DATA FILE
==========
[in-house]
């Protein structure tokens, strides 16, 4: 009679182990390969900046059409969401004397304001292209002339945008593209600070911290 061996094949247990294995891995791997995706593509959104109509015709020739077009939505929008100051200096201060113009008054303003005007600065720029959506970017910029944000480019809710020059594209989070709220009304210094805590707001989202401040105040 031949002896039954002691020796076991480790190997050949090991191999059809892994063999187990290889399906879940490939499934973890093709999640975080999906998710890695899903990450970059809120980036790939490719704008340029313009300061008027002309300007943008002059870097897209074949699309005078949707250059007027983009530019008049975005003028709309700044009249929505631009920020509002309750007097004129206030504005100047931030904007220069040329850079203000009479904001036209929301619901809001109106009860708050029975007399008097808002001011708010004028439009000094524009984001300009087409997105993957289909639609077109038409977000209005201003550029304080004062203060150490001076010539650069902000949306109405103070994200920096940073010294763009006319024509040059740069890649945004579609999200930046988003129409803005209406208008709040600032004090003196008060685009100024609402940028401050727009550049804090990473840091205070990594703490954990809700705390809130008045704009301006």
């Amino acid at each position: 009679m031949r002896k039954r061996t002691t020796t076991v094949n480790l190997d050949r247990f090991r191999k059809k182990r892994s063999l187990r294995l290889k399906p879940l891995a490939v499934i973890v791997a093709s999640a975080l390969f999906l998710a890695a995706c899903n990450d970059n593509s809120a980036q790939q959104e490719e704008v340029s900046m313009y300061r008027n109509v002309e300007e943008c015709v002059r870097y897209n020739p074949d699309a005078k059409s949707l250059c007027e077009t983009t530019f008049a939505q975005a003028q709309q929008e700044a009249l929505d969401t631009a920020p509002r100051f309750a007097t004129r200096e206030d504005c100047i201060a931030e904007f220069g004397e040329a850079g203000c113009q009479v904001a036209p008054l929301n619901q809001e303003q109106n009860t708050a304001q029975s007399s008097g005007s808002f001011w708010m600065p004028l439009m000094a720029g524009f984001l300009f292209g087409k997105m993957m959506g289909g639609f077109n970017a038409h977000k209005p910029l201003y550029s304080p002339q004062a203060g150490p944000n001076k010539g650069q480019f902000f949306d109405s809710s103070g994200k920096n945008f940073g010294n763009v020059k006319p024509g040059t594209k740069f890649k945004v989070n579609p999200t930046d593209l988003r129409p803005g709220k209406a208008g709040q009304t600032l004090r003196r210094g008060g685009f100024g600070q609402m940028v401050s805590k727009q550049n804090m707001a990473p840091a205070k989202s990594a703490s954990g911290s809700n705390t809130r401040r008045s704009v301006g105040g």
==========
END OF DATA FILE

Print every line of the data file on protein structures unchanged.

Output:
[in-house]
């Protein structure tokens, strides 16, 4: 009679182990390969900046059409969401004397304001292209002339945008593209600070911290 061996094949247990294995891995791997995706593509959104109509015709020739077009939505929008100051200096201060113009008054303003005007600065720029959506970017910029944000480019809710020059594209989070709220009304210094805590707001989202401040105040 031949002896039954002691020796076991480790190997050949090991191999059809892994063999187990290889399906879940490939499934973890093709999640975080999906998710890695899903990450970059809120980036790939490719704008340029313009300061008027002309300007943008002059870097897209074949699309005078949707250059007027983009530019008049975005003028709309700044009249929505631009920020509002309750007097004129206030504005100047931030904007220069040329850079203000009479904001036209929301619901809001109106009860708050029975007399008097808002001011708010004028439009000094524009984001300009087409997105993957289909639609077109038409977000209005201003550029304080004062203060150490001076010539650069902000949306109405103070994200920096940073010294763009006319024509040059740069890649945004579609999200930046988003129409803005209406208008709040600032004090003196008060685009100024609402940028401050727009550049804090990473840091205070990594703490954990809700705390809130008045704009301006």
């Amino acid at each position: 009679m031949r002896k039954r061996t002691t020796t076991v094949n480790l190997d050949r247990f090991r191999k059809k182990r892994s063999l187990r294995l290889k399906p879940l891995a490939v499934i973890v791997a093709s999640a975080l390969f999906l998710a890695a995706c899903n990450d970059n593509s809120a980036q790939q959104e490719e704008v340029s900046m313009y300061r008027n109509v002309e300007e943008c015709v002059r870097y897209n020739p074949d699309a005078k059409s949707l250059c007027e077009t983009t530019f008049a939505q975005a003028q709309q929008e700044a009249l929505d969401t631009a920020p509002r100051f309750a007097t004129r200096e206030d504005c100047i201060a931030e904007f220069g004397e040329a850079g203000c113009q009479v904001a036209p008054l929301n619901q809001e303003q109106n009860t708050a304001q029975s007399s008097g005007s808002f001011w708010m600065p004028l439009m000094a720029g524009f984001l300009f292209g087409k997105m993957m959506g289909g639609f077109n970017a038409h977000k209005p910029l201003y550029s304080p002339q004062a203060g150490p944000n001076k010539g650069q480019f902000f949306d109405s809710s103070g994200k920096n945008f940073g010294n763009v020059k006319p024509g040059t594209k740069f890649k945004v989070n579609p999200t930046d593209l988003r129409p803005g709220k209406a208008g709040q009304t600032l004090r003196r210094g008060g685009f100024g600070q609402m940028v401050s805590k727009q550049n804090m707001a990473p840091a205070k989202s990594a703490s954990g911290s809700n705390t809130r401040r008045s704009v301006g105040g």